This will be Dalrymple’s second work of fiction, after So Little Done, the first-person manifesto of a serial killer. No doubt many of us who admire his work have hoped to see more fiction from him, so this is an exciting development. He has often mentioned his deep admiration of Anton Chekhov, perhaps the master of the short story genre, and it will be interesting to see him follow in the footsteps of one of his great writer-heroes.
Dalrymple is quoted in the announcement thusly: “Some truth can be told only in the form of fiction. That is why I chose to write these stories.”
Re-reading Simon Leys, Dalrymple encounters a passage about China that might as well have been written about modern Britain, with some qualifications:
In a period of social and economic disintegration, it suffices for a tiny handful of men – less than 0.1 per cent of the population – to launch eloquent appeals to arouse popular indignation against brutal and corrupt authorities, to mobilise the generosity and idealism of youth, to rally the support of thousands of students, and finally to present a miniscule communist movement as the incarnation of the will of the entire nation.
With what result is now only too well-known.
As recent elections in the US and France show, modern politics in the Western world is filled alternately with apathy and rage, says Dalrymple at the Library of Law and Liberty:
It is hardly surprising, in the circumstances, that our elections are at most media events rather than important events in the life of citizens. Even those who bring themselves to cast a ballot will more than likely claim to be voting against someone rather than voting for the person who garnered their vote.
And yet at the same time, people who deliver themselves of the opinion that nothing changes, that our system is in a state of total paralysis, can hardly bear to be in the same room with someone of opposing political loyalties. They become murderously angry if they happen to find themselves in the company of someone ideologically uncongenial.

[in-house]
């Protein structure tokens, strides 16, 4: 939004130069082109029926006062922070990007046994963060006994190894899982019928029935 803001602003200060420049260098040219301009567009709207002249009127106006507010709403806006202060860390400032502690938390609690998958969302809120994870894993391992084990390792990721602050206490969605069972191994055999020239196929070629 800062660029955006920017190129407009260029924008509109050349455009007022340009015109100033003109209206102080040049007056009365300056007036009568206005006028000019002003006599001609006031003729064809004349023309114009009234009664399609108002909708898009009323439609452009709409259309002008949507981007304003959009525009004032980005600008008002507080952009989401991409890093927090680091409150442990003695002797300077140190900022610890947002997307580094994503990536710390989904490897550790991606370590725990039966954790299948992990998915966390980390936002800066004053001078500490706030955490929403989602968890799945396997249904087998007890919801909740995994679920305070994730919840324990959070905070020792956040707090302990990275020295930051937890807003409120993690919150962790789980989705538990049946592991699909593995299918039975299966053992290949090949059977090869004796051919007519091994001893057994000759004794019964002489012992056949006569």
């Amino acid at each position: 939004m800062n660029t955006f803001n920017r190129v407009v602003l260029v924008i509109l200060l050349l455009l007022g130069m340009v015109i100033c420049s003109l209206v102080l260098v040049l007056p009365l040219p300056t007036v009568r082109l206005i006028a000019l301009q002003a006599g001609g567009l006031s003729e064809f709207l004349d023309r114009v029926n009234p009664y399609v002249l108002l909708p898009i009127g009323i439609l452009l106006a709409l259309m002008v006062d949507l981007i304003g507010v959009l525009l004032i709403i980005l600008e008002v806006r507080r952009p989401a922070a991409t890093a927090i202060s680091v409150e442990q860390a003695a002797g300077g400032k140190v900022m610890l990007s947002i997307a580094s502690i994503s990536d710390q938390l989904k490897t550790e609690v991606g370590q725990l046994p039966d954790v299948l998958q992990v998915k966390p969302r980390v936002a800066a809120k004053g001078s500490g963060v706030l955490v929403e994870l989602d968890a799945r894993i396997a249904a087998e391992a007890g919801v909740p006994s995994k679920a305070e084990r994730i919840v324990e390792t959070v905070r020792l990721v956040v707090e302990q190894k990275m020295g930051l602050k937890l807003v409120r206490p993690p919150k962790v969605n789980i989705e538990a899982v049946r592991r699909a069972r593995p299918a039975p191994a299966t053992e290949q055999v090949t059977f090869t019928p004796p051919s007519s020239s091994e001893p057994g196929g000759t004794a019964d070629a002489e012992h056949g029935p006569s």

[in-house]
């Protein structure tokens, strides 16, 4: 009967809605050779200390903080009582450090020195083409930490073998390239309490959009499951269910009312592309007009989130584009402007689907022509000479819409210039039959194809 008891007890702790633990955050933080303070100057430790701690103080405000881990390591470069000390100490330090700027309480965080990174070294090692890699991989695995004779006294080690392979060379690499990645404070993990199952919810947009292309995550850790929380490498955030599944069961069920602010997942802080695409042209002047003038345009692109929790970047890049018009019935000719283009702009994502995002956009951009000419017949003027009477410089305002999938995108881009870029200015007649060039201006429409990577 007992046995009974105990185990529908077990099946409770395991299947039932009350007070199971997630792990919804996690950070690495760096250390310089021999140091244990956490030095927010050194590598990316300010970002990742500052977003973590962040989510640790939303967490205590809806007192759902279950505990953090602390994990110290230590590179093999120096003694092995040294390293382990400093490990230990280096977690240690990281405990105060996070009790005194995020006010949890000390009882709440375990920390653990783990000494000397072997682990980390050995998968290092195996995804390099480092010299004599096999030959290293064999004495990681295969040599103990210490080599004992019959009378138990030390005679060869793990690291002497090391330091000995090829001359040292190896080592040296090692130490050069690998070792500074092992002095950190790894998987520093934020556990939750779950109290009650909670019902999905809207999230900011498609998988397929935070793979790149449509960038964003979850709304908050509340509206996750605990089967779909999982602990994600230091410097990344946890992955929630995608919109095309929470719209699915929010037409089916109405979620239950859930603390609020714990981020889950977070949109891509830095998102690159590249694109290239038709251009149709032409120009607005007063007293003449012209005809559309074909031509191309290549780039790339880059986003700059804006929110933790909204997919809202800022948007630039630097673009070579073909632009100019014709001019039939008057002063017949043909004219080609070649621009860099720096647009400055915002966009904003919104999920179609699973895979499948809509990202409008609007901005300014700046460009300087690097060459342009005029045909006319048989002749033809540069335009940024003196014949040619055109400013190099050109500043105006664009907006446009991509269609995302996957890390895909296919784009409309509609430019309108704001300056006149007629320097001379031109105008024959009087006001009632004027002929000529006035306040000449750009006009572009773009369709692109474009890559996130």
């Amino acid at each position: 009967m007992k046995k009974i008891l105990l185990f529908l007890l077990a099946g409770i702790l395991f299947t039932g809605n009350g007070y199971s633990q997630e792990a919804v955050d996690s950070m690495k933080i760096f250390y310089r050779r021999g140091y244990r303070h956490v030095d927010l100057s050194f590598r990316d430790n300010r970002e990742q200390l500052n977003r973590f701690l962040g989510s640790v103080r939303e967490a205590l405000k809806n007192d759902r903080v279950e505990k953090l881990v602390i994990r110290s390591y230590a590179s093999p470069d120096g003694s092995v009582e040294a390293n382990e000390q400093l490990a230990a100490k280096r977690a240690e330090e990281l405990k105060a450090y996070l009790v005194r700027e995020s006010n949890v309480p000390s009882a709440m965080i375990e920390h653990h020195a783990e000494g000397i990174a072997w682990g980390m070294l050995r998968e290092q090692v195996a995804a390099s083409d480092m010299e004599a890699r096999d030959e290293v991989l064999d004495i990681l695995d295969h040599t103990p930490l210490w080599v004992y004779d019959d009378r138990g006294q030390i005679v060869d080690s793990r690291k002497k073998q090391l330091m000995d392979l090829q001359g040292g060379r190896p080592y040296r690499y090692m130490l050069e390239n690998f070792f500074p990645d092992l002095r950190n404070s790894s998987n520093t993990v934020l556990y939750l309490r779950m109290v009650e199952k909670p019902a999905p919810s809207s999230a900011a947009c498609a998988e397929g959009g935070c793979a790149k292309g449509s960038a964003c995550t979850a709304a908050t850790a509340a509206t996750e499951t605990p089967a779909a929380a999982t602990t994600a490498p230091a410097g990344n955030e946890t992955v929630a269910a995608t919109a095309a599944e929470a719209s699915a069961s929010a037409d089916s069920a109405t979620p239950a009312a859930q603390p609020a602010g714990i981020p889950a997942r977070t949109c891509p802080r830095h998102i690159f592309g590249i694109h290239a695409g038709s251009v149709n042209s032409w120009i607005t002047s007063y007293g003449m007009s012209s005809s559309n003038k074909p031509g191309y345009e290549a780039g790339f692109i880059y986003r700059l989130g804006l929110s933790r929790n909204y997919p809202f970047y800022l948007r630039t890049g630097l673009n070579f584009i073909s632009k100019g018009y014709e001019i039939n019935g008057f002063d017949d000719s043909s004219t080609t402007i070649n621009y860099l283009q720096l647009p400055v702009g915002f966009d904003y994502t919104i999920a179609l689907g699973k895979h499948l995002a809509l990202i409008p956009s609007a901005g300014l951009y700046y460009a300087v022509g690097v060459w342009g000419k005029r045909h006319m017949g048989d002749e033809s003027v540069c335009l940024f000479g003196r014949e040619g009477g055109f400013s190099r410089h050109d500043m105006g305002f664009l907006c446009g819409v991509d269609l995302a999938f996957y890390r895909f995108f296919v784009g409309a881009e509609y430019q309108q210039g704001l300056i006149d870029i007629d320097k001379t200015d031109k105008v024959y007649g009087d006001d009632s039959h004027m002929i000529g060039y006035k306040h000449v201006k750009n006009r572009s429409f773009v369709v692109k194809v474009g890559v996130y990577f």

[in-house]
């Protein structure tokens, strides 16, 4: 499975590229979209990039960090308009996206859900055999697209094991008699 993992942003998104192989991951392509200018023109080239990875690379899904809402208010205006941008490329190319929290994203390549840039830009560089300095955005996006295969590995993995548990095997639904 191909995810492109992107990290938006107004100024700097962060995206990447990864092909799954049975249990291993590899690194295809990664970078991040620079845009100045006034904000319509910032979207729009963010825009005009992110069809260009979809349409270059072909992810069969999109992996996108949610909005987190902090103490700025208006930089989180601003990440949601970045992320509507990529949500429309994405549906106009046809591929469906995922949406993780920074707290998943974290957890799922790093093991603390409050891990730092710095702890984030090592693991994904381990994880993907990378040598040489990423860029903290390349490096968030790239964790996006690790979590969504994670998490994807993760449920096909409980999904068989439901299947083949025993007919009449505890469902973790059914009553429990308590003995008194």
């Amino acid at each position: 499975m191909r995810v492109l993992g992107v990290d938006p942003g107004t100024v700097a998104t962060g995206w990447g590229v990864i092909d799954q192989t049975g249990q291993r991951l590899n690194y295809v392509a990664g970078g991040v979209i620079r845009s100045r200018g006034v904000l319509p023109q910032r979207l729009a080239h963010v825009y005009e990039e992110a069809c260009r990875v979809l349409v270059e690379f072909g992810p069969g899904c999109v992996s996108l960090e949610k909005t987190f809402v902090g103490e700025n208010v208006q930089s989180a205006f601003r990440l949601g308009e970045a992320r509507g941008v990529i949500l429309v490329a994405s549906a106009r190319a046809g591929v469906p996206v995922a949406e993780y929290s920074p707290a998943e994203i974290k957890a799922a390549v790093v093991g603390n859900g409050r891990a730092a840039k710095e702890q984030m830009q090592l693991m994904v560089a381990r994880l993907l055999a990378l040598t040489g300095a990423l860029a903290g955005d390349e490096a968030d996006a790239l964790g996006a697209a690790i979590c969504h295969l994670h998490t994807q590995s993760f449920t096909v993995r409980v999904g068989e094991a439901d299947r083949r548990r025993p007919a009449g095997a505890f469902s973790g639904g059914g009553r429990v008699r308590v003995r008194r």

In other words, the battle is fought out on a purely symbolic level. Politics, far from being a practical art, has now become a theoretical matter, and we are all theorists now.
At Salisbury Review, Dalrymple writes on the recent statement by the Shadow Chancellor John McDonnell to the effect that the Grenfell Tower tragedy was in essence an act of murder committed by politicians. Not only was McDonnell wrong, says Dalrymple, he wasn’t even trying to be right:
…Mr McDonnell was not aiming at truth in his statement, but at a kind of incitement: an incitement to a gratifying sense of moral outrage among his audience that would assist his accession to power. He was appealing to an uncritical mob mentality, and it appears that at Glastonbury, where he spoke, he found one.
Read it here
In the course of this piece in Taki’s Magazine on the wisdom of taxi drivers, Dalrymple reflects on why two African drivers in France told him they were returning to Africa….to be freer than they were in France:
But for most people, there is more to personal freedom than an ability to denounce the government without fear of retaliation, a lack of censorship, and a vote once every four or five years. Indeed, for most people most of the time these things are hardly of the first importance. Much more important to them is how self-directed they feel, and how much they may do as they choose in their daily lives. This may vary according to their position in society.
Dalrymple notes the massive exodus of French millionaires to London due to French tax policies, but warns of a potential reversal:
Corbyn’s policy is to increase government spending enormously, while balancing the budget: this can only mean much higher taxation, and given his social views, this in turn can only mean taxation on the rich and even the modestly prosperous, both of whom he regards as milch cows who will remain placidly in his field, waiting for him to milk them. But unless he exercises explicit power to keep them where they are (which he would not be above attempting, again, all in the name of social justice), they will flee, and take their capital with them. French exports of their rich will seem a mere trickle by comparison; and France, if Macron succeeds in his opportunism, will be a favored destination for ex-patriate Britons.